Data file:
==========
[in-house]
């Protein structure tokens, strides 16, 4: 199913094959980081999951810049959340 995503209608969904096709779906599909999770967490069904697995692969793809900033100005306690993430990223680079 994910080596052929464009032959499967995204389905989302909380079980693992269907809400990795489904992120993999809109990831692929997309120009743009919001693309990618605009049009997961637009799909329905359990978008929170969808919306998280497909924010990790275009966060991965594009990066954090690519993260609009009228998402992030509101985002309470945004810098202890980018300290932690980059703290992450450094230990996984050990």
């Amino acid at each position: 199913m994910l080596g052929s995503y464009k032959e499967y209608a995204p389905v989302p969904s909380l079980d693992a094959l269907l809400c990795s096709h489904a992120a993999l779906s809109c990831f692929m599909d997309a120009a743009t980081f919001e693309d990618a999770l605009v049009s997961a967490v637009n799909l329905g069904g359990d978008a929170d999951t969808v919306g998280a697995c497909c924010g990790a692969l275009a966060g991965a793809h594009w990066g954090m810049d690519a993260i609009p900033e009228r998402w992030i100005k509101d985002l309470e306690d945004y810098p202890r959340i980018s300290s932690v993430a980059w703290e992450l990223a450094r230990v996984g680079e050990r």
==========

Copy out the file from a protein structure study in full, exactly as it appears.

[in-house]
């Protein structure tokens, strides 16, 4: 199913094959980081999951810049959340 995503209608969904096709779906599909999770967490069904697995692969793809900033100005306690993430990223680079 994910080596052929464009032959499967995204389905989302909380079980693992269907809400990795489904992120993999809109990831692929997309120009743009919001693309990618605009049009997961637009799909329905359990978008929170969808919306998280497909924010990790275009966060991965594009990066954090690519993260609009009228998402992030509101985002309470945004810098202890980018300290932690980059703290992450450094230990996984050990």
């Amino acid at each position: 199913m994910l080596g052929s995503y464009k032959e499967y209608a995204p389905v989302p969904s909380l079980d693992a094959l269907l809400c990795s096709h489904a992120a993999l779906s809109c990831f692929m599909d997309a120009a743009t980081f919001e693309d990618a999770l605009v049009s997961a967490v637009n799909l329905g069904g359990d978008a929170d999951t969808v919306g998280a697995c497909c924010g990790a692969l275009a966060g991965a793809h594009w990066g954090m810049d690519a993260i609009p900033e009228r998402w992030i100005k509101d985002l309470e306690d945004y810098p202890r959340i980018s300290s932690v993430a980059w703290e992450l990223a450094r230990v996984g680079e050990r």